In partnership with CAMH, study will help create a best practices roadmap for mentoring children and youth
Toronto, January 15, 2013 – Canada’s largest mentoring
organization is turning 100 and is celebrating with a year-long public
education campaign to give Canadians fresh insights into the societal
value of youth mentoring.
To mark the launch of this national effort, Big Brothers Big Sisters and
the Centre for Addiction and Mental Health (CAMH) are releasing the
first results of one of the largest mentoring studies ever conducted.
The five-year study, which tracks the experiences of almost 1,000
children and teenagers registered with Big Brother Big Sisters agencies
across Canada, found that those with a mentor are significantly more
confident in their academic abilities and considerably less likely to
display behavioural problems.
One stand out finding is that girls in the study with a Big Sister were
four times less likely to bully, fight, lie or express anger than girls
without a mentor.
“This ground-breaking research confirms that mentoring changes the
trajectory of young lives,” says Bruce MacDonald, president and CEO of
Big Brothers Big Sisters of Canada (BBBSC). “The findings will have a
profoundly beneficial impact on our mentoring programs.”
The study’s findings are expected to bring about significant advances in
how the agencies of Big Brothers Big Sisters of Canada (BBBSC) deliver
mentoring services. Expected outcomes are more specialized pre-match
training for the child, parents and mentor; more effective match support
for all three participants to better manage expectations and earlier
detection of special needs among children and teenagers.
BBBSC believes that this landmark study’s legacy will be longer and more
successful matches and mentoring that is more closely tailored to
The study was conducted by a team of academics led by Dr. David DeWit, a
senior research scientist CAMH in London, Ontario, and Dr. Ellen
Lipman, a psychiatrist and Professor at McMaster University in Hamilton.
The research was made possible by a $1.7 million grant from the
Canadian Institutes of Health Research (CIHR).
“We showed that the positive findings held regardless of the children’s
age, personal history, family circumstances or cultural identity,”
explained DeWit. “Over time, Big Brother Big Sisters agencies will be
able to counsel mentors on how best to engage with their ‘Little’ and
will make it easier to identify the children most likely to benefit from
having a mentor.”
- Girls with a Big Sister are two and a half times more likely than
girls without a mentor to be confident in their ability to be successful
- Boys with a Big Brother are three times less likely than boys without a
mentor to suffer peer pressure related anxiety, such as worrying about
what other children think or say about them.
- Mentored boys are two times more likely to believe that school is fun and that doing well academically is important.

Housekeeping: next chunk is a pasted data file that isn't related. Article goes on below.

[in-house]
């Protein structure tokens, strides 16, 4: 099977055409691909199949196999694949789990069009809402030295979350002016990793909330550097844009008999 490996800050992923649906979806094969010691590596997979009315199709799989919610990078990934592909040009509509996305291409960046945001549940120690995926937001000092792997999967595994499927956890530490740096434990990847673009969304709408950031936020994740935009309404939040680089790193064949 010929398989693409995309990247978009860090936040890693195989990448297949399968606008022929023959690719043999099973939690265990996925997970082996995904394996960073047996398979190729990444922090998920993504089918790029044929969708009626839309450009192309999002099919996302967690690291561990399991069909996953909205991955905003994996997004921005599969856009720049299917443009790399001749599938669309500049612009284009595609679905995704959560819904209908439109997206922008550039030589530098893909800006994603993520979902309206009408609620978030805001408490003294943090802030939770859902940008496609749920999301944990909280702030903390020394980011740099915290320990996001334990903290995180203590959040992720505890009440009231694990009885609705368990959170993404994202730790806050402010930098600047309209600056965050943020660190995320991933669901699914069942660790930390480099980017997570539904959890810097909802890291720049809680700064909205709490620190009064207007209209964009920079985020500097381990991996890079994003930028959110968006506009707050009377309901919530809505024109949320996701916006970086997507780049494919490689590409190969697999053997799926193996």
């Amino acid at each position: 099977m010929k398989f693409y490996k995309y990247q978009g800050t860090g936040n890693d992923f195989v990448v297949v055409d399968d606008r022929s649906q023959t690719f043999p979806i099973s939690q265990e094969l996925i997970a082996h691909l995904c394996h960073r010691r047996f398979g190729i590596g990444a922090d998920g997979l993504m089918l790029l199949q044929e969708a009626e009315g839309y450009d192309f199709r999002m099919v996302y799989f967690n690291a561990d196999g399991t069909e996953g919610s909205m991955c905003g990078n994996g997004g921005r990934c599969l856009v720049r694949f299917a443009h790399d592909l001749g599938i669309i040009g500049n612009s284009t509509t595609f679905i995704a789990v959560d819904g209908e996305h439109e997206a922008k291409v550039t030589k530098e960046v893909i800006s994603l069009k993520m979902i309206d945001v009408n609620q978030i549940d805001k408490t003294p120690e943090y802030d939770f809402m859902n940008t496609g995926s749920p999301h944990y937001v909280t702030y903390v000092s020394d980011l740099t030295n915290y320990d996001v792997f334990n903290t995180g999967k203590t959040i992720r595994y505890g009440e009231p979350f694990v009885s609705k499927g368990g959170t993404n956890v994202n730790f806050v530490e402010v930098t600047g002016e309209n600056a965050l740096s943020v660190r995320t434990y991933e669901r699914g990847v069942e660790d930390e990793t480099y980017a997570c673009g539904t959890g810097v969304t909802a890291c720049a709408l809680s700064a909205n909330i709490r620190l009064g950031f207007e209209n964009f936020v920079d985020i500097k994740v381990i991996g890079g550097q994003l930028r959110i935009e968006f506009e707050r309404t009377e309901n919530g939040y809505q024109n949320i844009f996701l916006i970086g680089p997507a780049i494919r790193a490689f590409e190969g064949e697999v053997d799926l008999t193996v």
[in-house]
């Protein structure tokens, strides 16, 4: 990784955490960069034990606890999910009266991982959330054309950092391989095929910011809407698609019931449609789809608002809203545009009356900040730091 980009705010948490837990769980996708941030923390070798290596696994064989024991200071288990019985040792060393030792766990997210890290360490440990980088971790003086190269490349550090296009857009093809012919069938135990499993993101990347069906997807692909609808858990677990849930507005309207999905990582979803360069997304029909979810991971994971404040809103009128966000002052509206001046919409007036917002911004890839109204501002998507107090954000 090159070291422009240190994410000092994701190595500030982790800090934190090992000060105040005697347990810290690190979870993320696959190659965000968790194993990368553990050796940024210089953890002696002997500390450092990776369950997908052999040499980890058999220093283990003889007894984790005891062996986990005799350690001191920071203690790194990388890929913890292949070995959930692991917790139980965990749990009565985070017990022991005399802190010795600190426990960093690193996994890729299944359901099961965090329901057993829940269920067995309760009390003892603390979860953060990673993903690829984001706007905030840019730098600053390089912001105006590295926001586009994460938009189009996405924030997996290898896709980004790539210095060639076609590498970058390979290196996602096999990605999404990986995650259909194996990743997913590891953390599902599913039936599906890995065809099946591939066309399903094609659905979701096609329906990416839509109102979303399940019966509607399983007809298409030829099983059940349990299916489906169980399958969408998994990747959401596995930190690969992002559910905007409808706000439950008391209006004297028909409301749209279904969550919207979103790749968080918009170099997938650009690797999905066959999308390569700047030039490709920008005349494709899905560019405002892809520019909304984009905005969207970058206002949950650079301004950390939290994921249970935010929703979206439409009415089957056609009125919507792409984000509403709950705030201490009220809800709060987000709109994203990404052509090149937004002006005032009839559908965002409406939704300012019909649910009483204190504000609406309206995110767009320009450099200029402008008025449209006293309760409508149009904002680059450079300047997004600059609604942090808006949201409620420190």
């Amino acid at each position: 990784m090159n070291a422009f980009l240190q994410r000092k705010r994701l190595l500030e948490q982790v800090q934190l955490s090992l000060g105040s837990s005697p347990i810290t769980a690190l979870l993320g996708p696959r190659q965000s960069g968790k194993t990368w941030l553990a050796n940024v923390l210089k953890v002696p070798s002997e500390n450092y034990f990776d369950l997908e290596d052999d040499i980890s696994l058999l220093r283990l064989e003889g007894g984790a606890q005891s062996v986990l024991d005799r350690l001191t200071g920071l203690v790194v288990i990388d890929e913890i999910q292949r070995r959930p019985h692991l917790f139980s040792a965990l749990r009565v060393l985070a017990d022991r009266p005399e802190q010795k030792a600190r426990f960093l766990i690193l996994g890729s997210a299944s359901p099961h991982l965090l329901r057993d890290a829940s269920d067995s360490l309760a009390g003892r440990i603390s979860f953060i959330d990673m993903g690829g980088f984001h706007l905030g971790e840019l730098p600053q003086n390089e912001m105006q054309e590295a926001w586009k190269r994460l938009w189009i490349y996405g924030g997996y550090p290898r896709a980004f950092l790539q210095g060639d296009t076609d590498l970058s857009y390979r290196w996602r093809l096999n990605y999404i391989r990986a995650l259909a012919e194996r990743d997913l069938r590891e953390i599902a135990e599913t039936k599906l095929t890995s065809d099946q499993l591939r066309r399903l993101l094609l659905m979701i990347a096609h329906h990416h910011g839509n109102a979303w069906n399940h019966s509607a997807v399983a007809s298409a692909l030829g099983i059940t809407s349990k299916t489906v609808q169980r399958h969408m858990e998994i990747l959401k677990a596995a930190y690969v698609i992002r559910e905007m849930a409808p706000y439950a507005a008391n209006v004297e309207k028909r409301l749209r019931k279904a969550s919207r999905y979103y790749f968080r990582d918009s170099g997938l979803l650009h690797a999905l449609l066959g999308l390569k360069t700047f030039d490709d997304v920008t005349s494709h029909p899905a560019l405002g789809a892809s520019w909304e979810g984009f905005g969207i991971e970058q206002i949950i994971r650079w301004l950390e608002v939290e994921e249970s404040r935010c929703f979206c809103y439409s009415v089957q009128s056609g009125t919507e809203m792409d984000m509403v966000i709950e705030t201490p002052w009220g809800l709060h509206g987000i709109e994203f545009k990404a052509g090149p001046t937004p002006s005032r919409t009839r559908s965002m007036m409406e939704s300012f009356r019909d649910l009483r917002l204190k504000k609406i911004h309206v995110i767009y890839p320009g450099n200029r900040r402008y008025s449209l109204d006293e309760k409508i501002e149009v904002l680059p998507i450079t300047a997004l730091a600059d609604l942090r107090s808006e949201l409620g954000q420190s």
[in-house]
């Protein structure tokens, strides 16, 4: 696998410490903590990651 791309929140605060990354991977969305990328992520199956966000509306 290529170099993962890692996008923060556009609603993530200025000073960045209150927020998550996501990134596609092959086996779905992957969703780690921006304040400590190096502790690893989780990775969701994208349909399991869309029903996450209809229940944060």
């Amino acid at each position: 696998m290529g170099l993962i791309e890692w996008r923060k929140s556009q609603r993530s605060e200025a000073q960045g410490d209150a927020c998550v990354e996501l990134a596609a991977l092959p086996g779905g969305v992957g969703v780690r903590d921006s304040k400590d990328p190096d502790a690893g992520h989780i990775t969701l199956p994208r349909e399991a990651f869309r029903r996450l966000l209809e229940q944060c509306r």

- Mentored boys are also two times less likely than non-mentored boys to
develop negative conducts like bullying, fighting, lying, cheating,
losing their temper or expressing anger.
The breadth and detail of this study is such that these current findings
are just a small sample of what will be released in the months and
years to come. Each new release of findings will further illuminate the
extent to which mentored children do better; why mentored children do
better and Big Brother Big Sister agency practices that lead to the most
successful mentoring relationships.
Over time, Big Brother Big Sisters agencies will actually be able to
counsel mentors on how best to engage with their “Little” based on
their, age, personal history, family circumstances and cultural
identity. During the pre-match screening process, the study’s
conclusions are also expected to make it easier to identify the children
most likely to benefit from having a mentor.
“When the findings of this research are fully understood, we expect that
virtually every aspect of how we approach, design and maintain our
mentoring relationships will be impacted,” says MacDonald. “The work of
the project’s outstanding team, so ably led by Dr. DeWit and Dr. Lipman,
will benefit children and teenagers in every region of Canada for
“We recognize that the work of Big Brothers Big Sisters of Canada has
played a crucial role in the lives of many young Canadians,” says Dr.
Anthony Phillips, Scientific Director of the CIHR Institute of
Neurosciences, Mental Health and Addiction. “CIHR is pleased to support
research that provides communities with information about youth mental
health and healthy development in society.”Beyond public awareness
campaigns focused on youth mentoring, BBBSC and its agencies will also
be hosting special events across Canada. These celebrations will pay
tribute to the contributions of past and present Big Brother and Big
Sister volunteers to the well-being of children and communities over the
past 100 years.
About Big Brothers Big Sisters of Canada
For one hundred years, Big Brothers Big Sisters has been making a
positive difference in the lives of Canada’s youth by developing and
implementing a wide range of mentoring programs.BBBSC volunteer mentors
teach by example the importance of giving back, of staying in school,
and of respecting family, peers and community.
BBBSC provides quality mentoring services for more than 33,000 children
and teenagers. The community-based youth mentoring organization
currently has over 25,000 volunteer mentors working at 123 agencies that
serve children in over 1,000 communities across the country. To learn
more, visit www.bigbrothersbigsisters.ca.